Ask the Experts!
The professionals at Advanced Underwriting Consultants (AUC) answer the tax and technical questions posed by producers. Here’s the question of the day.
Question: My client disclaimed assets from her husband’s estate. Will this disclaimer affect her Medicaid benefits?
Answer: Most likely, as long as the disclaimer occurs within five years of her application for Medicaid.
To qualify for Medicaid, an unmarried nursing home patient may have no more than $2,000 worth of countable assets. Those with assets exceeding this amount often donate a portion of their countable assets to another person, usually a family member, to qualify for Medicaid. However, if the transfer occurs within five years of application, the applicant could face penalties, so most applicants wait until the five-year look back rule has expired.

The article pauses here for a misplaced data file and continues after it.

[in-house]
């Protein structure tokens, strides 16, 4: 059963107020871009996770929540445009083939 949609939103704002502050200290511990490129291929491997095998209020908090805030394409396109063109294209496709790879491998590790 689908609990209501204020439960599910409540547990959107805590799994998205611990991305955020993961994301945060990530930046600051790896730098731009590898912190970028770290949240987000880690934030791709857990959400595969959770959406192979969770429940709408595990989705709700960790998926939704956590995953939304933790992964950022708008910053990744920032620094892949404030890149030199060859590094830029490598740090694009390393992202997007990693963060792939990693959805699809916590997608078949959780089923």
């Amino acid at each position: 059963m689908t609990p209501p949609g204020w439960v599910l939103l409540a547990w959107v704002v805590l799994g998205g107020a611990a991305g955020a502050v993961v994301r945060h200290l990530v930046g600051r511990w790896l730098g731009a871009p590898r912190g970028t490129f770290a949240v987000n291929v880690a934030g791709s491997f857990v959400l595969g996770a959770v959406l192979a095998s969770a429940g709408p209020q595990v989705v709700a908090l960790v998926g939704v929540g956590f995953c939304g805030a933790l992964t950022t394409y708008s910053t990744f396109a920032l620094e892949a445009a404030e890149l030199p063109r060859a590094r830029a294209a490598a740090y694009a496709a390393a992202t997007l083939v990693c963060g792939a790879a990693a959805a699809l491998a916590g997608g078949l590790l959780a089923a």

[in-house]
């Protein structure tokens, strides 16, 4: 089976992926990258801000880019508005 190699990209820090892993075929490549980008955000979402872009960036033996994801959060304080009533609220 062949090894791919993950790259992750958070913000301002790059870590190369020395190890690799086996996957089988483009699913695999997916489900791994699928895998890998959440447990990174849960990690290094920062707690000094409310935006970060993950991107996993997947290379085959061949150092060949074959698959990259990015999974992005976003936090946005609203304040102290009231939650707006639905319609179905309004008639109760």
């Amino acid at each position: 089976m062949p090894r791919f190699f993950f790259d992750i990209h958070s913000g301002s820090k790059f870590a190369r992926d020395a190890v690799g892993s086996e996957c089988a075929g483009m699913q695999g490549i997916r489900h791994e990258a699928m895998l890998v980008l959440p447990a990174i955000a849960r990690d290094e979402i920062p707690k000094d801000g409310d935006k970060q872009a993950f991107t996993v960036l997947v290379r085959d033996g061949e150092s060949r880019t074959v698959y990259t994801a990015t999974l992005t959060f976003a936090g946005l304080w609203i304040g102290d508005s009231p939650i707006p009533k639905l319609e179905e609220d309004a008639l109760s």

A disclaimer is not considered a transfer for gift tax purposes. However, it is an action for the purpose of Medicaid rules. For the purposes of determining the resources of an individual, “assets” include resources which she “is entitled to but does not receive because of action by any person.” 42 U.S.C. 1396p(e) (emphasis added).
Because of this, if your client disclaimed the estate within five years of her application of Medicaid benefits, she may be subject to a penalty. Note, however, that a refusal to take an elective share is a non-action, so this would not affect your client’s Medicaid benefits.
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